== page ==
Prostitution is legal in the UK, and it is also legal for an individual to buy sexual services in certain cases. However, many related activities are not. This includes kerb crawling, pimping, keeping a brothel, advertising the services of call girls by placing cards (‘tart cards’) in phone boxes, and having sex in public.
The law relating to prostitution applies to both male and female prostitutes, and male and female clients.
Under the Street Offences Act 1959 (as amended), it is an offence for anyone persistently to loiter or solicit in a street or public place for the purposes of offering services as a prostitute. ‘Persistently’ means if the conduct takes place on two or more occasions in any period of 3 months.
Prostitutes can be fined up to £500 (£3000 for repeated offences). However, the court can require the offender to attend meetings as an alternative penalty to a fine. The court can make an order requiring him or her to attend three meetings either with a named ‘supervisor’ or with such other person as the supervisor may direct. The idea of this kind of order is to help the offender by addressing the causes of the conduct, and finding ways to prevent further conduct of this kind. If charges are to be brought, the police should consider whether such an order may be appropriate. If so, prosecutors are required to remind the court of the availability of the order following conviction.
Usually, first or second time offenders will be cautioned and encouraged to use support services. Subsequent offenders are usually arrested and charged and, again, encouraged to use the support services. In the case of fifth offences, an anti-social behaviour order (‘ASBO’) may be made on conviction with encouragement to use the support services.
People under 18 are primarily treated as victims of abuse and the procedure may differ from what is outlined above.
Legal definition of a prostitute
The Sexual Offences Act 2003 defines a prostitute as a person who has offered or given services of a sexual nature to another person in return for financial gain on one or more occasions.
Pimping is controlling prostitutes for financial gain. A pimp profits from the prostitution of individuals under their control. If a person is convicted of exploiting the prostitution of others, they may face up to 7 years’ imprisonment under the Criminal Justice Act 2003. The sentence will be determined based on factors relating to the harm and culpability of the offence:
- If there is evidence of mental or physical coercion, the defendant may be sentenced to between two and five years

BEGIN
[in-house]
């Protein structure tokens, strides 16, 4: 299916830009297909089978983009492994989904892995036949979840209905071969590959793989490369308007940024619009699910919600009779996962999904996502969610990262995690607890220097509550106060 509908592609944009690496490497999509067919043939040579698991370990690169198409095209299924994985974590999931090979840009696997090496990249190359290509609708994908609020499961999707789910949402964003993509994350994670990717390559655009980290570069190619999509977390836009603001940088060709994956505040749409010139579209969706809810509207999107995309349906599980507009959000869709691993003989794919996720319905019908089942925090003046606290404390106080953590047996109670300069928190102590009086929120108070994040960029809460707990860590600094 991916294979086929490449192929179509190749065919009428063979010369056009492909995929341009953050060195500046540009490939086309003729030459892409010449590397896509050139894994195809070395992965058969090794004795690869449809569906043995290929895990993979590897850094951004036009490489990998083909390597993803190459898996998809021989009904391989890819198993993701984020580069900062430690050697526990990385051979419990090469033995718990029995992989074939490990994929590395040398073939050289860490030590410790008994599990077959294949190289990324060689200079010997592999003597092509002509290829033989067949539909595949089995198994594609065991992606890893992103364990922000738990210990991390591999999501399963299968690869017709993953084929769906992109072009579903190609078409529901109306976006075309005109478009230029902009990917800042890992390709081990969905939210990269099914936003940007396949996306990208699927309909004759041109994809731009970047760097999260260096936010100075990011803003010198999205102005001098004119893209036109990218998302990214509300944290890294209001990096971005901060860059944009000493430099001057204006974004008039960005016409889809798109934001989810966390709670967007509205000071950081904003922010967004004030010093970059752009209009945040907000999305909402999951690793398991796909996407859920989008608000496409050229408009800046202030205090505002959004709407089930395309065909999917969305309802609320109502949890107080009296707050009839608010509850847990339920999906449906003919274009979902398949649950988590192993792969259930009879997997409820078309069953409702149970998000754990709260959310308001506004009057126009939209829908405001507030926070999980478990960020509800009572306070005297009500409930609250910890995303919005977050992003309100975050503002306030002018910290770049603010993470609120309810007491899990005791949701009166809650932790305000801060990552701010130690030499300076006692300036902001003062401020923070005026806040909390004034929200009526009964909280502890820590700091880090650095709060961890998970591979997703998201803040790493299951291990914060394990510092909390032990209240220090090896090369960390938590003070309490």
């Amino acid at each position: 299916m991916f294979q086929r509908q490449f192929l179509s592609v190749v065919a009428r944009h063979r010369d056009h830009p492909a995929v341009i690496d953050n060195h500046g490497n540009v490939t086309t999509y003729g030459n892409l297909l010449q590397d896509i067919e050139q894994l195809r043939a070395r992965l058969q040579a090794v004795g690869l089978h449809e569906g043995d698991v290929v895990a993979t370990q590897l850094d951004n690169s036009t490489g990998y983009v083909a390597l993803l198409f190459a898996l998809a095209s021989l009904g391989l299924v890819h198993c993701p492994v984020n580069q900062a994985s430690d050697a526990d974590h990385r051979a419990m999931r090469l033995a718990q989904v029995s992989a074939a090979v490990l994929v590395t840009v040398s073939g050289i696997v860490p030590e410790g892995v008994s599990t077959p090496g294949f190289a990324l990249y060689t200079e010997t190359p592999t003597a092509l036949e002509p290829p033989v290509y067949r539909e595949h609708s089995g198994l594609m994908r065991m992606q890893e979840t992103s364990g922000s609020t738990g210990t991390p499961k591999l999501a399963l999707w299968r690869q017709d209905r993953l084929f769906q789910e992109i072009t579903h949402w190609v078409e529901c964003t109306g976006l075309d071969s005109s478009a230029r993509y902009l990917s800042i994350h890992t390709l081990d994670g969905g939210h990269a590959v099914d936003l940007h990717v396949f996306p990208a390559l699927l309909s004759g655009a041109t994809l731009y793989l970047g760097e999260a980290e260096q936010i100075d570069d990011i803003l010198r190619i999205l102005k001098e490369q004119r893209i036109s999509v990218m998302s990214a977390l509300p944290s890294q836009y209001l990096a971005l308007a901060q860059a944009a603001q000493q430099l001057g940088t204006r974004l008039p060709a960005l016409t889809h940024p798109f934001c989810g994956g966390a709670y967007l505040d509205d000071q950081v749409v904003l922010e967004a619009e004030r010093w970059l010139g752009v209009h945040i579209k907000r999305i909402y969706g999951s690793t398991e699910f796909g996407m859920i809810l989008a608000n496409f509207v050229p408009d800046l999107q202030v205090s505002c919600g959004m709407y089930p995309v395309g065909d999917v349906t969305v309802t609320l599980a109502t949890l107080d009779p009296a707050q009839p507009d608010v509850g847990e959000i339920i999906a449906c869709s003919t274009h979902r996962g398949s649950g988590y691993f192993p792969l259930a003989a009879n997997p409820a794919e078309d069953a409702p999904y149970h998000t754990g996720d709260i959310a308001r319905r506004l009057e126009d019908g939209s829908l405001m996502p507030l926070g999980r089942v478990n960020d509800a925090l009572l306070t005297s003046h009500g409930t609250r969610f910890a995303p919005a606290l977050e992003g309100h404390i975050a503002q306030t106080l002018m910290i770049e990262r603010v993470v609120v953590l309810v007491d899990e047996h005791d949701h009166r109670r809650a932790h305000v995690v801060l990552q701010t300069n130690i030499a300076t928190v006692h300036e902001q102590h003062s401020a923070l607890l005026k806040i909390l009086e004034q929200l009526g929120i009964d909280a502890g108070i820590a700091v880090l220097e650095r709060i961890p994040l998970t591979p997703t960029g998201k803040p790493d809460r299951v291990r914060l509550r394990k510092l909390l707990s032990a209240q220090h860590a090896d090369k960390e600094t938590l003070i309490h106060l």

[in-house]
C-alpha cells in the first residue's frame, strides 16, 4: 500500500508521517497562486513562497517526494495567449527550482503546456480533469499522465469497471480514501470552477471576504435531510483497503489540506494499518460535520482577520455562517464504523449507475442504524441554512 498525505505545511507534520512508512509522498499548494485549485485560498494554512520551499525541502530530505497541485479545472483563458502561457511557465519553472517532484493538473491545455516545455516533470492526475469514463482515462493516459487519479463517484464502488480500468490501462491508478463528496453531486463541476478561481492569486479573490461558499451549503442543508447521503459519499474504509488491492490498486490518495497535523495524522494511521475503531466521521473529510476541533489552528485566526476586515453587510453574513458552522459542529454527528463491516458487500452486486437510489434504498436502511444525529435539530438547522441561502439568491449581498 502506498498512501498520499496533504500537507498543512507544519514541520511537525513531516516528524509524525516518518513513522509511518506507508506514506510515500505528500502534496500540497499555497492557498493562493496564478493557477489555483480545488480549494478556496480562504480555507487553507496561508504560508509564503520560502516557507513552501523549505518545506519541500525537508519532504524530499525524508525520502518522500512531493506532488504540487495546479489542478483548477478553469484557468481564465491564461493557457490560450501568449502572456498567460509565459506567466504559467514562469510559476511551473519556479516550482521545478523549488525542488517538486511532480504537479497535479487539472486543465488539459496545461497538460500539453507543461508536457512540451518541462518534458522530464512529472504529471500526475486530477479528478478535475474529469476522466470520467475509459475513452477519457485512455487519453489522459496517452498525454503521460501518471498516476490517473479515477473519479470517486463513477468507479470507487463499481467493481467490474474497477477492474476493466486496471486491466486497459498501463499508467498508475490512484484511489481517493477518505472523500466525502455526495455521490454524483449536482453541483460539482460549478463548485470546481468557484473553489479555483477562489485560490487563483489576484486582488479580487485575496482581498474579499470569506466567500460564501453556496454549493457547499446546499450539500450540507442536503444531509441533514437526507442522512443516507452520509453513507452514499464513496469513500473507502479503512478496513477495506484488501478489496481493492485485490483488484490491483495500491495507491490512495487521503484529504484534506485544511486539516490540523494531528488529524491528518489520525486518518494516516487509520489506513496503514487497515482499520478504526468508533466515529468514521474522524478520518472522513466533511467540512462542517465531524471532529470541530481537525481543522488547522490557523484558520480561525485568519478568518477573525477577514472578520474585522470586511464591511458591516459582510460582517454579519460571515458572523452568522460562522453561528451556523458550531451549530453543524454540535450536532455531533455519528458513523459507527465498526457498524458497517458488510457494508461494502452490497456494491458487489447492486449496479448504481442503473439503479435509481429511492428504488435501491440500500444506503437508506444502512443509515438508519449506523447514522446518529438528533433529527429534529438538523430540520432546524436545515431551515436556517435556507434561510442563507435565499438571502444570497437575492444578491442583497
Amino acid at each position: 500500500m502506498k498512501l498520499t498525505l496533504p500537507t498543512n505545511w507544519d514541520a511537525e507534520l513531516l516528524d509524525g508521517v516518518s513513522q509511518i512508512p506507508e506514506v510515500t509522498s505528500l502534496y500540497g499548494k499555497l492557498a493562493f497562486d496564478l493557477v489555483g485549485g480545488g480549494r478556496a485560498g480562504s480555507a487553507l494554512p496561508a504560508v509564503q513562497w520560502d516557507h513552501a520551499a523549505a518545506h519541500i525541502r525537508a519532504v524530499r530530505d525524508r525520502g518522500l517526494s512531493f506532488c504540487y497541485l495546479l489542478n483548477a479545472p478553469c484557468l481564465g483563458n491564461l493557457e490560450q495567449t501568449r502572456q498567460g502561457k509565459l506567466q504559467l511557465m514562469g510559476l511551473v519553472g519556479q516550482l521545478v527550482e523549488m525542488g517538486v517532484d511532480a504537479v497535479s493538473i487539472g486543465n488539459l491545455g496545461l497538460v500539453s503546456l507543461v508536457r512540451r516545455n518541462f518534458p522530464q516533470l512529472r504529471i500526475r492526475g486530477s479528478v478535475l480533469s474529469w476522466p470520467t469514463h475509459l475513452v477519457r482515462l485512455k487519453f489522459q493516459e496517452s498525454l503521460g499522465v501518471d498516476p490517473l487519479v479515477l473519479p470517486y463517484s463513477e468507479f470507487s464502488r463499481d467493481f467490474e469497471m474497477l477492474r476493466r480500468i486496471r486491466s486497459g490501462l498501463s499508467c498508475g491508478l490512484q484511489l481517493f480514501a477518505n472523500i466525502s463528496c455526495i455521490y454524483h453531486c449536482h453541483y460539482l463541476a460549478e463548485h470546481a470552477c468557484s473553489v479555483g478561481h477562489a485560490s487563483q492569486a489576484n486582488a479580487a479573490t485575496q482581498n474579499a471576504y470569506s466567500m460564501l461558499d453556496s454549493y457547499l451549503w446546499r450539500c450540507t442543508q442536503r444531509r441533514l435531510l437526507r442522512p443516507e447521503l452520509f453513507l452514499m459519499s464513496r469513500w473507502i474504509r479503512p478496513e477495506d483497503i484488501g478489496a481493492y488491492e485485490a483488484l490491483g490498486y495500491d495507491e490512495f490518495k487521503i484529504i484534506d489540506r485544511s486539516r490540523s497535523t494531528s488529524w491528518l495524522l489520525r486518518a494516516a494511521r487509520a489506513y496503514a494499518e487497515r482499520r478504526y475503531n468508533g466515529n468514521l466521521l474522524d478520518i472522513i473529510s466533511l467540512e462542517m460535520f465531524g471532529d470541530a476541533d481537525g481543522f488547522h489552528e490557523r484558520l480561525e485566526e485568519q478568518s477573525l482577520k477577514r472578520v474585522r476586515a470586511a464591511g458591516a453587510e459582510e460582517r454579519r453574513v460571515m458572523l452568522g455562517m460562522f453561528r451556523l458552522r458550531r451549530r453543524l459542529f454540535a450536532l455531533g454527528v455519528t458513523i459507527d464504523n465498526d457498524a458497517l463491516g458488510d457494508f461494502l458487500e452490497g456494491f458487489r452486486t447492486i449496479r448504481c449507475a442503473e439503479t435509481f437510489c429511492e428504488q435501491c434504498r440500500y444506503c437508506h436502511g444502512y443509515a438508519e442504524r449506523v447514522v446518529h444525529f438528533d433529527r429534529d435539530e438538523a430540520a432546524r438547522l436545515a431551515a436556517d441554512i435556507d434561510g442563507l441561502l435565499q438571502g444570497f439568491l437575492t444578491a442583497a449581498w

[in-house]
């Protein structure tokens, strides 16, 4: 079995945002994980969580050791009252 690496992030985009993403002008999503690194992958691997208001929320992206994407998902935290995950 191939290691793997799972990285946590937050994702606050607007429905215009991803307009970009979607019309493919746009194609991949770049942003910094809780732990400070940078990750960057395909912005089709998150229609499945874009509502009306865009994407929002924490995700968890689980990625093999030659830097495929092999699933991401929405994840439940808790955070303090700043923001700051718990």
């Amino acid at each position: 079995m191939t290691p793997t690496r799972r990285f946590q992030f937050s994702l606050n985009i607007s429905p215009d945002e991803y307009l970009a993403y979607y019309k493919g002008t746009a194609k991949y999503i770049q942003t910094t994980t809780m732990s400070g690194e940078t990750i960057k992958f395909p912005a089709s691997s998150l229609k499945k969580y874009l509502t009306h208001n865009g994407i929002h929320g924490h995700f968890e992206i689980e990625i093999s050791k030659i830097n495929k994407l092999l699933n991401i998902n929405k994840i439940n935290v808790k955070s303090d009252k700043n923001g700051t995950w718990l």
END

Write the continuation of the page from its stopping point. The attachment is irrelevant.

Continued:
- If there is no coercion, but the defendant was closely involved in the prostitution of the victim, then they may face from 26 weeks up to two years in custody
- Where there is no coercion and the involvement of the offender is only very small, there is no custodial sentence
The laws outlawing pimping make escort agencies illegal where they control the escorts. Working as an outcall escort is legal.
It is an offence for someone to keep a brothel, and to manage or assist in the management of a brothel. This extends to a landlord or tenant allowing premises to be used as a brothel. A brothel is defined as a place where two or more prostitutes offer sexual intercourse – whether or not they actually pay for sexual services. The offence carries a maximum sentence of 7 years in prison, though the role played by the offender will be taken into consideration (a receptionist, for instance, will not be treated as severely as the brothel owner).
The police can also apply for a court order closing premises associated with prostitution-related offences for up to three months.
Clients and the law
It is illegal for potential clients to solicit sex from prostitutes in a public place. Child prostitution is illegal as far as the person paying is concerned. ‘Child’, for these purposes, is defined as a person below the age of 18. Offences involving children are punished severely, for instance, if a child under the age of 13 years is solicited for sex, a maximum life sentence can be imposed.
It is illegal for a person in a street or public place to solicit a prostitute for the purpose of obtaining sexual services – including from a motor vehicle in a street or public place. Kerb crawling is an indictable offence under section 71 of the Criminal Justice and Police Act 2001 if it causes annoyance or disturbances to people in the neighbourhood or if it is persistent behaviour.
Kerb crawlers can be punished with a maximum fine of £1000. They can also be disqualified from driving under Section 1 of the Powers of the Criminal Courts Act 2000 – and even deprived of the property used to commit the offence.
Paying for sexual services
It is illegal to pay for the sexual services of a prostitute subjected to force or coercion. This includes threats – whether or not these are threats of violence. If the prostitute is threatened, forced, coerced or deceived into providing sexual services – the offender can be fined up to £1000. It is no defence to claim that it was not known that the prostitute had been forced, etc.